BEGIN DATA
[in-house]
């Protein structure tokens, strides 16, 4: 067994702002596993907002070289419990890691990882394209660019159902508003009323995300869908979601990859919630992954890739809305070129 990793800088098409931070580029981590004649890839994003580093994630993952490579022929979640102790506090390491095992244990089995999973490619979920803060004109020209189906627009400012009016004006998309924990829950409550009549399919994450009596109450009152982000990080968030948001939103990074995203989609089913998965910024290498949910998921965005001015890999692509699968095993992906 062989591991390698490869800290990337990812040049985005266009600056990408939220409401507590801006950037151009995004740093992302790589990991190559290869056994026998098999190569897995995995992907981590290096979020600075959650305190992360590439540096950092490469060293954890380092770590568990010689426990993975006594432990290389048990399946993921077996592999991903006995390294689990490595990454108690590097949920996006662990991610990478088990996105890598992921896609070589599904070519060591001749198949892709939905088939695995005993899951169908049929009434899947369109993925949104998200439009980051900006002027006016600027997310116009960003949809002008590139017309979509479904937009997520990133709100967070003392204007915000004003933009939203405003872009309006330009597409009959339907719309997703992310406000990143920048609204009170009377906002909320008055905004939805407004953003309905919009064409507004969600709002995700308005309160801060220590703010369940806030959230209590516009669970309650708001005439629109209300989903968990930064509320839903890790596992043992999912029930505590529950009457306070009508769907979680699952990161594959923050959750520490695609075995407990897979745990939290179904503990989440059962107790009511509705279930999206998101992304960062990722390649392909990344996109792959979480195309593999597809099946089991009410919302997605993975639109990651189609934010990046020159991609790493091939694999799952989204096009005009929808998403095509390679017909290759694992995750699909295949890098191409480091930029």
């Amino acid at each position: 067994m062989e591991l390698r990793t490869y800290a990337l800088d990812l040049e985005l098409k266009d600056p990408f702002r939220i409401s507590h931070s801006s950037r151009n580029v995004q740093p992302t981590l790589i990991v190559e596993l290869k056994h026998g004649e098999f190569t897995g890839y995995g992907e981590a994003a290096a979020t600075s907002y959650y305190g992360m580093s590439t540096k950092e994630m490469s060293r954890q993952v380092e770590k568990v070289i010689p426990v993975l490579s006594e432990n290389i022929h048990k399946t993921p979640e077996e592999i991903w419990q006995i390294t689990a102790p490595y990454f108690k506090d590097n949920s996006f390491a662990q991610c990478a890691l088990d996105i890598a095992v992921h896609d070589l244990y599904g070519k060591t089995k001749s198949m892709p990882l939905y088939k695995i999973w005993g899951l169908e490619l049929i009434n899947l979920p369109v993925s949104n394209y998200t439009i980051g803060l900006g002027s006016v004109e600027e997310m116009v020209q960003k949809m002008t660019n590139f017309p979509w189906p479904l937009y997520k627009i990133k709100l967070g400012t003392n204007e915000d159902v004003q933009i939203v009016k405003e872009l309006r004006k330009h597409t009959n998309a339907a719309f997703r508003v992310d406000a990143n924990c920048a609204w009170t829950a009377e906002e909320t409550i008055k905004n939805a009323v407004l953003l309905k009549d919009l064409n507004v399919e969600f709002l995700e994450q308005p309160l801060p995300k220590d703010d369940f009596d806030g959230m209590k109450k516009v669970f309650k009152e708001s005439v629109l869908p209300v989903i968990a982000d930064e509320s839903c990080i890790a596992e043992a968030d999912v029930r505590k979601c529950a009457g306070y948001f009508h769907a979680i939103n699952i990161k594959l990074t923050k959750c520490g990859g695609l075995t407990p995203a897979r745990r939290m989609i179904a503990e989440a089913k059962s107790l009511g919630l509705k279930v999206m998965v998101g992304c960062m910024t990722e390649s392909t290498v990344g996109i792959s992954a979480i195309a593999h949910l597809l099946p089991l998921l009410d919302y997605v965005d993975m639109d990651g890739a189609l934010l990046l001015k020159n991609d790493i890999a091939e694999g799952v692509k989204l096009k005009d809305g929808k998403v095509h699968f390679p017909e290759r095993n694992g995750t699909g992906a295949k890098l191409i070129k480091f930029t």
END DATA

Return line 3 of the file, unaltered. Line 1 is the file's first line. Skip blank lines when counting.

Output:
């Amino acid at each position: 067994m062989e591991l390698r990793t490869y800290a990337l800088d990812l040049e985005l098409k266009d600056p990408f702002r939220i409401s507590h931070s801006s950037r151009n580029v995004q740093p992302t981590l790589i990991v190559e596993l290869k056994h026998g004649e098999f190569t897995g890839y995995g992907e981590a994003a290096a979020t600075s907002y959650y305190g992360m580093s590439t540096k950092e994630m490469s060293r954890q993952v380092e770590k568990v070289i010689p426990v993975l490579s006594e432990n290389i022929h048990k399946t993921p979640e077996e592999i991903w419990q006995i390294t689990a102790p490595y990454f108690k506090d590097n949920s996006f390491a662990q991610c990478a890691l088990d996105i890598a095992v992921h896609d070589l244990y599904g070519k060591t089995k001749s198949m892709p990882l939905y088939k695995i999973w005993g899951l169908e490619l049929i009434n899947l979920p369109v993925s949104n394209y998200t439009i980051g803060l900006g002027s006016v004109e600027e997310m116009v020209q960003k949809m002008t660019n590139f017309p979509w189906p479904l937009y997520k627009i990133k709100l967070g400012t003392n204007e915000d159902v004003q933009i939203v009016k405003e872009l309006r004006k330009h597409t009959n998309a339907a719309f997703r508003v992310d406000a990143n924990c920048a609204w009170t829950a009377e906002e909320t409550i008055k905004n939805a009323v407004l953003l309905k009549d919009l064409n507004v399919e969600f709002l995700e994450q308005p309160l801060p995300k220590d703010d369940f009596d806030g959230m209590k109450k516009v669970f309650k009152e708001s005439v629109l869908p209300v989903i968990a982000d930064e509320s839903c990080i890790a596992e043992a968030d999912v029930r505590k979601c529950a009457g306070y948001f009508h769907a979680i939103n699952i990161k594959l990074t923050k959750c520490g990859g695609l075995t407990p995203a897979r745990r939290m989609i179904a503990e989440a089913k059962s107790l009511g919630l509705k279930v999206m998965v998101g992304c960062m910024t990722e390649s392909t290498v990344g996109i792959s992954a979480i195309a593999h949910l597809l099946p089991l998921l009410d919302y997605v965005d993975m639109d990651g890739a189609l934010l990046l001015k020159n991609d790493i890999a091939e694999g799952v692509k989204l096009k005009d809305g929808k998403v095509h699968f390679p017909e290759r095993n694992g995750t699909g992906a295949k890098l191409i070129k480091f930029t």